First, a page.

The European "Dream"? | My Family Travels
Riley's Euro Photos 269
Riley's Euro Photos 269
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Riley's Euro Photos 117_0
Riley's Euro Photos 117_0
Riley's Euro Photos 335
Riley's Euro Photos 335
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Riley's Euro Photos 356_0
Riley's other Euro photos 142
Riley's other Euro photos 104
Riley's other Euro photos 104

It began a few summers ago when my family decided that we were going to take our dream vacation to Europe in the summer of 2011. We decided on choosing a guided tour called the “European Dream” through the company Trafalgar, so that most of the planning would be taken care of. Everything from the places we would visit (like the cities Rome, Florence, Venice, Lucerne, Paris and London), the itinerary that had already been laid out for all fourteen days of the trip, to the amazing deals on airfare, we suspected this vacation to be perfect. When we thought of the things that could go wrong on the trip, we initially thought of being pick-pocketed, getting sick, loosing luggage, or losing our passports. Luckily, none of these events took place, and while there was more good than bad to the vacation, what we faced had not even crossed our minds. 

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One thing from the trip we did not really think about was the location of every hotel. In the middle of the vacation we noticed that every hotel was located considerably far from the city. From the 'Novotel' in Florence, the 'Postillon' in Switzerland, to the 'Holiday Inn' in Paris, one could not simply walk out of the hotel and onto the city streets. Any activity we wished to be part of required a long bus ride into the city. While we learned that it probably was foolish to think that we would be located right in the city with such amazing prices that we got, we soon learned why the tour company would do this.
 
The other funny thing we discovered while traveling was that the things that had been planned out for each day (what we had read in the catalog) were actually excursions that had not been paid for. So, for all the things that we assumed we would just go out and see we learned we would have to pay for individually. While we still saw the main attractions, it now made some sense why the tour company would place us in hotels located so far from the city;  they knew that there was nothing to do around the hotel, so we would have to take the company's bus if we did want to go anywhere, and then get charged extra. This realization was disillusioning, but we carried on and managed to see the important sites.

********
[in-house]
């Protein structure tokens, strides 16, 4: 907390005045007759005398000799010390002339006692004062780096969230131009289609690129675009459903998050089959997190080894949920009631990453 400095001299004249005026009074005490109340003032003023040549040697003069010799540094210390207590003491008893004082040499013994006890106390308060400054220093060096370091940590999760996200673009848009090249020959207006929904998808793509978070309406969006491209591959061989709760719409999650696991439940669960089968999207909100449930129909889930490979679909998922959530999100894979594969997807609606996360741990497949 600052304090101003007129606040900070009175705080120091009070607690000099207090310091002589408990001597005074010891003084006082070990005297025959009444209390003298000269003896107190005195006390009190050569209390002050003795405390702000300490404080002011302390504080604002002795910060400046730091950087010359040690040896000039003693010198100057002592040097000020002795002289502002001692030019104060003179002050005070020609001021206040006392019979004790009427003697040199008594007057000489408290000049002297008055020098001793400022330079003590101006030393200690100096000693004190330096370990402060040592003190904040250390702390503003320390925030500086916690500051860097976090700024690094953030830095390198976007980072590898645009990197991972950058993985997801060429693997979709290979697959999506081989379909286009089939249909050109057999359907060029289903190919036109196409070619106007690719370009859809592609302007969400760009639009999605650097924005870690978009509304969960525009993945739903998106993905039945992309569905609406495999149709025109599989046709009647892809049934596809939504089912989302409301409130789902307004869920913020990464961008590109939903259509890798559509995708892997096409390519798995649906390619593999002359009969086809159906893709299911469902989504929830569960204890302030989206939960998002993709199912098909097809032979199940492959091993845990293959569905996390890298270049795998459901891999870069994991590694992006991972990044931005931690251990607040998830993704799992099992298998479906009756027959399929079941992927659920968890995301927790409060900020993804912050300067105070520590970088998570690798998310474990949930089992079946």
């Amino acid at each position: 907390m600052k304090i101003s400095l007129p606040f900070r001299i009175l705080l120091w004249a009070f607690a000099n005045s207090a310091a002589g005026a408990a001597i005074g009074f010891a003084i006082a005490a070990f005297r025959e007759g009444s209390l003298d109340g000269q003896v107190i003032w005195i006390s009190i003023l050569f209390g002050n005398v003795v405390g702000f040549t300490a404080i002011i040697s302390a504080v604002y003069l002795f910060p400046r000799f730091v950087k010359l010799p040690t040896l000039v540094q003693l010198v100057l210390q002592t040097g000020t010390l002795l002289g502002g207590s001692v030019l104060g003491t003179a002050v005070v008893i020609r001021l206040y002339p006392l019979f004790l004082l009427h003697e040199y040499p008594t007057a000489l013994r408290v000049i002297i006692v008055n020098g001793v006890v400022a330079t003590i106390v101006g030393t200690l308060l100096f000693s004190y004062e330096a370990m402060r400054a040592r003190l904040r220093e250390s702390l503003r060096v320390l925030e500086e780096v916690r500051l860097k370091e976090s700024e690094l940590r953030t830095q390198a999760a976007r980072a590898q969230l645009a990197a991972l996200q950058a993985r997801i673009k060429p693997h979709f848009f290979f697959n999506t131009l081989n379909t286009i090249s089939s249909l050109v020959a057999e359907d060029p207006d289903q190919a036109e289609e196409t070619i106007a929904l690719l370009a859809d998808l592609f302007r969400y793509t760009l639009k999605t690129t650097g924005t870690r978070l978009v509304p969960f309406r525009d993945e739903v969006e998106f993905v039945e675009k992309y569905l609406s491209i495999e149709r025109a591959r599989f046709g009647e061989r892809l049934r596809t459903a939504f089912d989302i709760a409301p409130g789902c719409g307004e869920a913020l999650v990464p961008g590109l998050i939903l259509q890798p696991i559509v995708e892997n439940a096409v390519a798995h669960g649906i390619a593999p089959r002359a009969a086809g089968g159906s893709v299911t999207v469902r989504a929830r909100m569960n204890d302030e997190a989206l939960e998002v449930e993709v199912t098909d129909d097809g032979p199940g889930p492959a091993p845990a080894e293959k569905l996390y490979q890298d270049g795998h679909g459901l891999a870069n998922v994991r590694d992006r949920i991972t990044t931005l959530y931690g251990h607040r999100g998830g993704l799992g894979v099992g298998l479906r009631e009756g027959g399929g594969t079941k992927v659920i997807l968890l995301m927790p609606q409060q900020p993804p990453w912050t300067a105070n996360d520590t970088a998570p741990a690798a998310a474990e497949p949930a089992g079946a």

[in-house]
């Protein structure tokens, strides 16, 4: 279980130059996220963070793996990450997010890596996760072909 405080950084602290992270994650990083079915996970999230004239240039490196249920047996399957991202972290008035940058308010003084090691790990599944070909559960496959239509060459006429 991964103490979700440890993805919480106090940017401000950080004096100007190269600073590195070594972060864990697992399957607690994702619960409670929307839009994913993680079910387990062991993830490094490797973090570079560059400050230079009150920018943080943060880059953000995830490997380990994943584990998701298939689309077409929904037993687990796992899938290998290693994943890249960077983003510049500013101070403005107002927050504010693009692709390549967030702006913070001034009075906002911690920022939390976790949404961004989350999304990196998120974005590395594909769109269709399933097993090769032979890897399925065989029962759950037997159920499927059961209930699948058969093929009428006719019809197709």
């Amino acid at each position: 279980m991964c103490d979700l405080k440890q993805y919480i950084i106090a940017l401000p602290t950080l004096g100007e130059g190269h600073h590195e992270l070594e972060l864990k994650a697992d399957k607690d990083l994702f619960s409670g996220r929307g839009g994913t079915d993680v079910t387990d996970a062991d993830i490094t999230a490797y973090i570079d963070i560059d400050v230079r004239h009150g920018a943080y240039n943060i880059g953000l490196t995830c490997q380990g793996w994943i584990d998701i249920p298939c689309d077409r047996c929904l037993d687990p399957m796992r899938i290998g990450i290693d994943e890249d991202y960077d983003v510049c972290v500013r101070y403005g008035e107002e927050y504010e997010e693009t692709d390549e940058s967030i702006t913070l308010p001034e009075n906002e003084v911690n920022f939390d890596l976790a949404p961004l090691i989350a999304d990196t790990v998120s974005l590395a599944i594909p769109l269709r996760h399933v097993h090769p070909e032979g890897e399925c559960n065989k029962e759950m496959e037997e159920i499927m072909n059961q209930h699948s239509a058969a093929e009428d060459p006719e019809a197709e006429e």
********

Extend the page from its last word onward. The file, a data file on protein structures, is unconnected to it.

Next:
Finally, what also caught us by surprise on the trip was the very fast pace. It seemed like we were always bouncing from one city to the next with no time to really relish the moment, which I learned is what I had really craved for in the trip. 
 
What I took from this experience was that I wanted a real cultural immersion in every city, and I felt like I did not experience that with the guided tour. The hotel locations, the unmentioned costs for other excursions, and the fast pace revealed the true motivation behind tour companies, which is to make money. The only city that I came close to immersing in the culture was London, which we had the opportunity to tour by ourselves. From the calming visit to Hyde Park, to the friendly “Glass Blower” pub and the people we met on the Double Decker buses, we thoroughly enjoyed each moment in the city. I suddenly understood how people would “catch the travel-bug” when I had experienced what the core of traveling is all about: taking a chance in an unfamiliar place by opening your mind, which is what I will do for future travels.
 

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